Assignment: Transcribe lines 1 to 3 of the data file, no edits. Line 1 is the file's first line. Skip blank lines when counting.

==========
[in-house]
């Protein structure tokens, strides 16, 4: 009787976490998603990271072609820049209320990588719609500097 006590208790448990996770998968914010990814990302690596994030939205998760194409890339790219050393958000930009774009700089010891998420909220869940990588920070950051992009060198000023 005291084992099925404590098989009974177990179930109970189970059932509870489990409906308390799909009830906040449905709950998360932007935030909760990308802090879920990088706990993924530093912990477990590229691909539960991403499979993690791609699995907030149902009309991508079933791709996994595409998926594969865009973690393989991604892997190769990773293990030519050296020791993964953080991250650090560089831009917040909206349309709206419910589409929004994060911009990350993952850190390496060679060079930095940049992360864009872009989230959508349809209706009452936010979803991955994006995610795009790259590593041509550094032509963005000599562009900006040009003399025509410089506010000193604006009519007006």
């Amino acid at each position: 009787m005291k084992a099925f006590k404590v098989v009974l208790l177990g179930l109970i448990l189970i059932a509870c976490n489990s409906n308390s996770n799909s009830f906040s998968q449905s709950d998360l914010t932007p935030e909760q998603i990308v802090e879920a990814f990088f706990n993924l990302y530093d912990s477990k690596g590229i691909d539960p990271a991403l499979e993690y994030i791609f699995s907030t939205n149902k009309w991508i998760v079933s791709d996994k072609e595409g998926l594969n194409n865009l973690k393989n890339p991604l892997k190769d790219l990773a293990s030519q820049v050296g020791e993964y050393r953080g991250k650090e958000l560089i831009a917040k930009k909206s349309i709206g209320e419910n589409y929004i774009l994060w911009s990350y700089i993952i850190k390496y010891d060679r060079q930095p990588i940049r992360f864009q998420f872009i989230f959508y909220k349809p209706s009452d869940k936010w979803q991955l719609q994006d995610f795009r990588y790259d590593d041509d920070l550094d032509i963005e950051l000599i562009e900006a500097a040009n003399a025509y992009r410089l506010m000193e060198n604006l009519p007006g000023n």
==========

[in-house]
């Protein structure tokens, strides 16, 4: 009787976490998603990271072609820049209320990588719609500097 006590208790448990996770998968914010990814990302690596994030939205998760194409890339790219050393958000930009774009700089010891998420909220869940990588920070950051992009060198000023 005291084992099925404590098989009974177990179930109970189970059932509870489990409906308390799909009830906040449905709950998360932007935030909760990308802090879920990088706990993924530093912990477990590229691909539960991403499979993690791609699995907030149902009309991508079933791709996994595409998926594969865009973690393989991604892997190769990773293990030519050296020791993964953080991250650090560089831009917040909206349309709206419910589409929004994060911009990350993952850190390496060679060079930095940049992360864009872009989230959508349809209706009452936010979803991955994006995610795009790259590593041509550094032509963005000599562009900006040009003399025509410089506010000193604006009519007006």
């Amino acid at each position: 009787m005291k084992a099925f006590k404590v098989v009974l208790l177990g179930l109970i448990l189970i059932a509870c976490n489990s409906n308390s996770n799909s009830f906040s998968q449905s709950d998360l914010t932007p935030e909760q998603i990308v802090e879920a990814f990088f706990n993924l990302y530093d912990s477990k690596g590229i691909d539960p990271a991403l499979e993690y994030i791609f699995s907030t939205n149902k009309w991508i998760v079933s791709d996994k072609e595409g998926l594969n194409n865009l973690k393989n890339p991604l892997k190769d790219l990773a293990s030519q820049v050296g020791e993964y050393r953080g991250k650090e958000l560089i831009a917040k930009k909206s349309i709206g209320e419910n589409y929004i774009l994060w911009s990350y700089i993952i850190k390496y010891d060679r060079q930095p990588i940049r992360f864009q998420f872009i989230f959508y909220k349809p209706s009452d869940k936010w979803q991955l719609q994006d995610f795009r990588y790259d590593d041509d920070l550094d032509i963005e950051l000599i562009e900006a500097a040009n003399a025509y992009r410089l506010m000193e060198n604006l009519p007006g000023n």